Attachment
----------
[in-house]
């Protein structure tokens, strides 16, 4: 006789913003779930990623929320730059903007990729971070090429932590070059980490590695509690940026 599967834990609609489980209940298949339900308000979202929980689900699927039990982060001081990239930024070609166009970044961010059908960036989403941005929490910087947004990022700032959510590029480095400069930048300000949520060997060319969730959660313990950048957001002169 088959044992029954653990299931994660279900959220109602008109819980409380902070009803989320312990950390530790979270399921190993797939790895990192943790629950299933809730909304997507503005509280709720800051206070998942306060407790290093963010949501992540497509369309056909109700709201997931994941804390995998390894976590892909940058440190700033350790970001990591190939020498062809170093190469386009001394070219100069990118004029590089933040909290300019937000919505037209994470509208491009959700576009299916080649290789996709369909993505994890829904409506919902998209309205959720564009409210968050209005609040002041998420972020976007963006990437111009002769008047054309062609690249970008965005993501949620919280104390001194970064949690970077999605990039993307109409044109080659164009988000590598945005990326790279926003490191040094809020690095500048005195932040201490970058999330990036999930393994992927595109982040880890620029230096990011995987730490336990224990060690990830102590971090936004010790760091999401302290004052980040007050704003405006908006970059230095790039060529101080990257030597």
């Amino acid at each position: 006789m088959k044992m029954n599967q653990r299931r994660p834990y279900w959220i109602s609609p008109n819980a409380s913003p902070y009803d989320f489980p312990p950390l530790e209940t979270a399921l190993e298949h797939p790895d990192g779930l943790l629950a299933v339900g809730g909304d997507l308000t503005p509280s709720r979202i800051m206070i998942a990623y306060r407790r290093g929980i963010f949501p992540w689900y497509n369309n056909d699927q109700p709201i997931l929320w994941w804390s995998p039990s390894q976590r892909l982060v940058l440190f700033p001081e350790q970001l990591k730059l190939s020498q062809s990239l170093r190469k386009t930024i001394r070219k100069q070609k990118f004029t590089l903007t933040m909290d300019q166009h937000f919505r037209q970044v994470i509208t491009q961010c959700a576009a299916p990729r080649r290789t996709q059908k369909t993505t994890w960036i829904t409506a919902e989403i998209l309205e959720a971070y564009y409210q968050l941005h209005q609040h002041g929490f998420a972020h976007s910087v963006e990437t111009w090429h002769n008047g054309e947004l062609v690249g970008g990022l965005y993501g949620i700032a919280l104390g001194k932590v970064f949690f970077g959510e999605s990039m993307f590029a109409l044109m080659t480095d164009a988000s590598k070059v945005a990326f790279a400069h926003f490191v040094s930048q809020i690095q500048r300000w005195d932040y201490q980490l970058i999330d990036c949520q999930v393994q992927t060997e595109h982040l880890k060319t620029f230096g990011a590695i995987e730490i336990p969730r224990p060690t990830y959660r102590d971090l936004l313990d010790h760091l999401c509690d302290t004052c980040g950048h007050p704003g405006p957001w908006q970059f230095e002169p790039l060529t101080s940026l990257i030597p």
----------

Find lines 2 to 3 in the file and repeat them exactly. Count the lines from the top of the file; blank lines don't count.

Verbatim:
């Protein structure tokens, strides 16, 4: 006789913003779930990623929320730059903007990729971070090429932590070059980490590695509690940026 599967834990609609489980209940298949339900308000979202929980689900699927039990982060001081990239930024070609166009970044961010059908960036989403941005929490910087947004990022700032959510590029480095400069930048300000949520060997060319969730959660313990950048957001002169 088959044992029954653990299931994660279900959220109602008109819980409380902070009803989320312990950390530790979270399921190993797939790895990192943790629950299933809730909304997507503005509280709720800051206070998942306060407790290093963010949501992540497509369309056909109700709201997931994941804390995998390894976590892909940058440190700033350790970001990591190939020498062809170093190469386009001394070219100069990118004029590089933040909290300019937000919505037209994470509208491009959700576009299916080649290789996709369909993505994890829904409506919902998209309205959720564009409210968050209005609040002041998420972020976007963006990437111009002769008047054309062609690249970008965005993501949620919280104390001194970064949690970077999605990039993307109409044109080659164009988000590598945005990326790279926003490191040094809020690095500048005195932040201490970058999330990036999930393994992927595109982040880890620029230096990011995987730490336990224990060690990830102590971090936004010790760091999401302290004052980040007050704003405006908006970059230095790039060529101080990257030597």
């Amino acid at each position: 006789m088959k044992m029954n599967q653990r299931r994660p834990y279900w959220i109602s609609p008109n819980a409380s913003p902070y009803d989320f489980p312990p950390l530790e209940t979270a399921l190993e298949h797939p790895d990192g779930l943790l629950a299933v339900g809730g909304d997507l308000t503005p509280s709720r979202i800051m206070i998942a990623y306060r407790r290093g929980i963010f949501p992540w689900y497509n369309n056909d699927q109700p709201i997931l929320w994941w804390s995998p039990s390894q976590r892909l982060v940058l440190f700033p001081e350790q970001l990591k730059l190939s020498q062809s990239l170093r190469k386009t930024i001394r070219k100069q070609k990118f004029t590089l903007t933040m909290d300019q166009h937000f919505r037209q970044v994470i509208t491009q961010c959700a576009a299916p990729r080649r290789t996709q059908k369909t993505t994890w960036i829904t409506a919902e989403i998209l309205e959720a971070y564009y409210q968050l941005h209005q609040h002041g929490f998420a972020h976007s910087v963006e990437t111009w090429h002769n008047g054309e947004l062609v690249g970008g990022l965005y993501g949620i700032a919280l104390g001194k932590v970064f949690f970077g959510e999605s990039m993307f590029a109409l044109m080659t480095d164009a988000s590598k070059v945005a990326f790279a400069h926003f490191v040094s930048q809020i690095q500048r300000w005195d932040y201490q980490l970058i999330d990036c949520q999930v393994q992927t060997e595109h982040l880890k060319t620029f230096g990011a590695i995987e730490i336990p969730r224990p060690t990830y959660r102590d971090l936004l313990d010790h760091l999401c509690d302290t004052c980040g950048h007050p704003g405006p957001w908006q970059f230095e002169p790039l060529t101080s940026l990257i030597p």